Social Construction of Industry

It is axiomatic that everything in society is socially constructed, but we are more aware of this in theory because there are still many areas in which we take for granted the “naturalness” of certain aspects of social structure. In other words we take for granted many aspects of society, assume they are fixed and given, and do not try to understand what social forces are at work producing them, or, for that matter, changing them. This is known as Bracketing. We cannot possibly study all aspects of society at all times, we have to hold some dimension “as if” it were fixed and did not need to be understood. This is one of the great contributions of Harold Garfinkel, whose book Studies in Ethnomethodology made a great impact on me in the late 1960s.

A good example of this is the social construction of industry, a relatively new branch of sociology called Economic sociology. By this is meant the more recent constructionist literature that emerged in the 1980s rather than the classical economic sociology of Marx, Schumpeter and the urbanisation process. The most prominent Swede in this area is Richard Swedberg, who moved to Cornell University. His home page illustrates the difference between economic sociology. See his CV.

“Contemporary economic sociology may include studies of all modern social aspects of economic phenomena; economic sociology may thus be considered a field in the intersection of economics and sociology. Frequent areas of inquiry in contemporary economic sociology include the social consequences of economic exchanges, the social meanings they involve and the social interactions they facilitate or obstruct.” (My emphasis)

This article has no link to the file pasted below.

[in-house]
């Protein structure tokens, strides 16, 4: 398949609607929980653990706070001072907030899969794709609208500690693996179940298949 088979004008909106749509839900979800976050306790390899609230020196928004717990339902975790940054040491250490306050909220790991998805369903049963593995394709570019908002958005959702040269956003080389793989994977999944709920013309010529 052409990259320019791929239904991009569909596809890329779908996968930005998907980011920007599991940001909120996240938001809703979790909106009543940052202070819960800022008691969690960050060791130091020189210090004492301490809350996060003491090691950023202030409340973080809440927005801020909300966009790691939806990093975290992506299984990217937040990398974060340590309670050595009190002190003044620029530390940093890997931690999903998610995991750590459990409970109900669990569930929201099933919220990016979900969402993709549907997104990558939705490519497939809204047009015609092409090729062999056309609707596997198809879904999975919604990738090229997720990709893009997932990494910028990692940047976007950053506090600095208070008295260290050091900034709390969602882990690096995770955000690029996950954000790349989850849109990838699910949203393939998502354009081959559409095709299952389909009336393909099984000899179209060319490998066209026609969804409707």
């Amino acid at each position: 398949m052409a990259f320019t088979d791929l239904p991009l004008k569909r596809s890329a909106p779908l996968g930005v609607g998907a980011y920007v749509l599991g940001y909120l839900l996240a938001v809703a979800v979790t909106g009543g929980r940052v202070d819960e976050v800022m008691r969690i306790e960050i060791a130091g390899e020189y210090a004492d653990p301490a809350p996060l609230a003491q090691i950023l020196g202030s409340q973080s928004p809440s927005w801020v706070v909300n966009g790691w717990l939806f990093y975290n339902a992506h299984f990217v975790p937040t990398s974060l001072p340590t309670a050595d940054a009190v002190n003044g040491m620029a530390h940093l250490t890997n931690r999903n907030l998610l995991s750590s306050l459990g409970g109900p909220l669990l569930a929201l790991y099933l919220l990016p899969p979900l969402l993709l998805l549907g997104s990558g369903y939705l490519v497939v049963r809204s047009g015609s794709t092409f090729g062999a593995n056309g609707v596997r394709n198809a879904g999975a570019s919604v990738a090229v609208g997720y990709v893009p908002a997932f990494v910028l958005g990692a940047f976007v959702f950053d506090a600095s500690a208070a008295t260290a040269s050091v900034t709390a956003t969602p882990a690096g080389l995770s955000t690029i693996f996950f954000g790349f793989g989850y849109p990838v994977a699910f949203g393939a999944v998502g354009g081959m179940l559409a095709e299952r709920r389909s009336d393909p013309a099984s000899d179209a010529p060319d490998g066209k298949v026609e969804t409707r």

This has been particularly well illustrated in terms of how the electricity industry has been moulded by social forces. The web page on this particular aspect is given below:

This is not a subject I have studied and so I do not propose to attempt an empirical analysis. But we can attempt questions in the spirit of trying to understand different developments in the electricity industry.

If we consider the electricity industry in its modern form as an anthropologically strange phenomena we can question why we built huge electricity-generating factories, whether using brown coal, nuclear power or other complex industrial forms of heating water, then linked them to a network of high-tension wires which then distributed the electricity to each individual house.

The other invention that makes this possible is the joint stock company, which facilitates the growth of investing in the social construction of large concerns that become too big to fail, and need bailing out in times of recession.

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